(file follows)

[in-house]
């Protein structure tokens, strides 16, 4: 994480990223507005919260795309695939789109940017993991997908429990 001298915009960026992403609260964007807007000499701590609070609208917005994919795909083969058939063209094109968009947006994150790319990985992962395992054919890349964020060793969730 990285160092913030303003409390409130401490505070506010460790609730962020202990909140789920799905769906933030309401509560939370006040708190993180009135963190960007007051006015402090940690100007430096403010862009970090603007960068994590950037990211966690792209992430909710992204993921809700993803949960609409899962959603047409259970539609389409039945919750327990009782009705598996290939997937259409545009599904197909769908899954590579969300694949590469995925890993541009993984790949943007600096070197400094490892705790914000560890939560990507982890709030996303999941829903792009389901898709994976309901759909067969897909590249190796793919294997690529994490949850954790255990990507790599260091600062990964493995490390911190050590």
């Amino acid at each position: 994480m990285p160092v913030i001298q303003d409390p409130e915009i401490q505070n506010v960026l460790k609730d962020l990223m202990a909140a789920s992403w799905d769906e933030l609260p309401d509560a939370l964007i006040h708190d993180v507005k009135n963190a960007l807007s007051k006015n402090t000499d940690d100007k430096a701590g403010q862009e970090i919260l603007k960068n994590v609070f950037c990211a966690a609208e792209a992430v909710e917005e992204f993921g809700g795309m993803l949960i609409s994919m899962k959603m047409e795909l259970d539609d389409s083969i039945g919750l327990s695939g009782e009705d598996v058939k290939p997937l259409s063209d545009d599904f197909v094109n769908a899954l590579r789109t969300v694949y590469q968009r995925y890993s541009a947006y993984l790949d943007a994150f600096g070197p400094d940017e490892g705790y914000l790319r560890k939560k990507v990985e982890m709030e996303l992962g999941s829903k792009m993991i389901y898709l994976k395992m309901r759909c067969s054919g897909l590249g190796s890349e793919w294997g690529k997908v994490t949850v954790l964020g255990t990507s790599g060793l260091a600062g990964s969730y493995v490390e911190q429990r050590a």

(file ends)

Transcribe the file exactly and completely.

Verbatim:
[in-house]
């Protein structure tokens, strides 16, 4: 994480990223507005919260795309695939789109940017993991997908429990 001298915009960026992403609260964007807007000499701590609070609208917005994919795909083969058939063209094109968009947006994150790319990985992962395992054919890349964020060793969730 990285160092913030303003409390409130401490505070506010460790609730962020202990909140789920799905769906933030309401509560939370006040708190993180009135963190960007007051006015402090940690100007430096403010862009970090603007960068994590950037990211966690792209992430909710992204993921809700993803949960609409899962959603047409259970539609389409039945919750327990009782009705598996290939997937259409545009599904197909769908899954590579969300694949590469995925890993541009993984790949943007600096070197400094490892705790914000560890939560990507982890709030996303999941829903792009389901898709994976309901759909067969897909590249190796793919294997690529994490949850954790255990990507790599260091600062990964493995490390911190050590």
């Amino acid at each position: 994480m990285p160092v913030i001298q303003d409390p409130e915009i401490q505070n506010v960026l460790k609730d962020l990223m202990a909140a789920s992403w799905d769906e933030l609260p309401d509560a939370l964007i006040h708190d993180v507005k009135n963190a960007l807007s007051k006015n402090t000499d940690d100007k430096a701590g403010q862009e970090i919260l603007k960068n994590v609070f950037c990211a966690a609208e792209a992430v909710e917005e992204f993921g809700g795309m993803l949960i609409s994919m899962k959603m047409e795909l259970d539609d389409s083969i039945g919750l327990s695939g009782e009705d598996v058939k290939p997937l259409s063209d545009d599904f197909v094109n769908a899954l590579r789109t969300v694949y590469q968009r995925y890993s541009a947006y993984l790949d943007a994150f600096g070197p400094d940017e490892g705790y914000l790319r560890k939560k990507v990985e982890m709030e996303l992962g999941s829903k792009m993991i389901y898709l994976k395992m309901r759909c067969s054919g897909l590249g190796s890349e793919w294997g690529k997908v994490t949850v954790l964020g255990t990507s790599g060793l260091a600062g990964s969730y493995v490390e911190q429990r050590a």